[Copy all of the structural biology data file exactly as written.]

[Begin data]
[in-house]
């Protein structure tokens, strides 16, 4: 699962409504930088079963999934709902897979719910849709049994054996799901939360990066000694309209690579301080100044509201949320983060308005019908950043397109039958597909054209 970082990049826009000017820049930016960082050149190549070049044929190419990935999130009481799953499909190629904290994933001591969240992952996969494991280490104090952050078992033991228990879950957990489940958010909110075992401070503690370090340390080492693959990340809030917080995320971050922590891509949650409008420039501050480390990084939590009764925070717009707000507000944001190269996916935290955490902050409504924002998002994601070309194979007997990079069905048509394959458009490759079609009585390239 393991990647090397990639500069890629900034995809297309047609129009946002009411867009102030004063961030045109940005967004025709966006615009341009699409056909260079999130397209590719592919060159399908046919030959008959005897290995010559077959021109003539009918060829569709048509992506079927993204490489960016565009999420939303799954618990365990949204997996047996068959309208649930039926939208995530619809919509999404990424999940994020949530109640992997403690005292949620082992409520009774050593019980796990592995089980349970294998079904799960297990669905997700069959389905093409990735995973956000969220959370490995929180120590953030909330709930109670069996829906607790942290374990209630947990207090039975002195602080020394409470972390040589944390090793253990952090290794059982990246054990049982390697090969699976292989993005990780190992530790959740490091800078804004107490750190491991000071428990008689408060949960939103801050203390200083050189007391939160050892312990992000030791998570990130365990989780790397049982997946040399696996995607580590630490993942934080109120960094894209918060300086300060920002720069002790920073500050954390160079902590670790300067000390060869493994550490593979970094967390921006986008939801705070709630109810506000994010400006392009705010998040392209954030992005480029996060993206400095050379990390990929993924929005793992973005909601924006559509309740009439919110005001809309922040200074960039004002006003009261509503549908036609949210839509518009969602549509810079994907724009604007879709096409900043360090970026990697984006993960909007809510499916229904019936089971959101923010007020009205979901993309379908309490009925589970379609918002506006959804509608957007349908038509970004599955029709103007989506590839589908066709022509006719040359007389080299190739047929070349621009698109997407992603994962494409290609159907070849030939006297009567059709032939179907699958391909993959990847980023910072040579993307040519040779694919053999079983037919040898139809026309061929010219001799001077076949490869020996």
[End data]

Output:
[in-house]
């Protein structure tokens, strides 16, 4: 699962409504930088079963999934709902897979719910849709049994054996799901939360990066000694309209690579301080100044509201949320983060308005019908950043397109039958597909054209 970082990049826009000017820049930016960082050149190549070049044929190419990935999130009481799953499909190629904290994933001591969240992952996969494991280490104090952050078992033991228990879950957990489940958010909110075992401070503690370090340390080492693959990340809030917080995320971050922590891509949650409008420039501050480390990084939590009764925070717009707000507000944001190269996916935290955490902050409504924002998002994601070309194979007997990079069905048509394959458009490759079609009585390239 393991990647090397990639500069890629900034995809297309047609129009946002009411867009102030004063961030045109940005967004025709966006615009341009699409056909260079999130397209590719592919060159399908046919030959008959005897290995010559077959021109003539009918060829569709048509992506079927993204490489960016565009999420939303799954618990365990949204997996047996068959309208649930039926939208995530619809919509999404990424999940994020949530109640992997403690005292949620082992409520009774050593019980796990592995089980349970294998079904799960297990669905997700069959389905093409990735995973956000969220959370490995929180120590953030909330709930109670069996829906607790942290374990209630947990207090039975002195602080020394409470972390040589944390090793253990952090290794059982990246054990049982390697090969699976292989993005990780190992530790959740490091800078804004107490750190491991000071428990008689408060949960939103801050203390200083050189007391939160050892312990992000030791998570990130365990989780790397049982997946040399696996995607580590630490993942934080109120960094894209918060300086300060920002720069002790920073500050954390160079902590670790300067000390060869493994550490593979970094967390921006986008939801705070709630109810506000994010400006392009705010998040392209954030992005480029996060993206400095050379990390990929993924929005793992973005909601924006559509309740009439919110005001809309922040200074960039004002006003009261509503549908036609949210839509518009969602549509810079994907724009604007879709096409900043360090970026990697984006993960909007809510499916229904019936089971959101923010007020009205979901993309379908309490009925589970379609918002506006959804509608957007349908038509970004599955029709103007989506590839589908066709022509006719040359007389080299190739047929070349621009698109997407992603994962494409290609159907070849030939006297009567059709032939179907699958391909993959990847980023910072040579993307040519040779694919053999079983037919040898139809026309061929010219001799001077076949490869020996």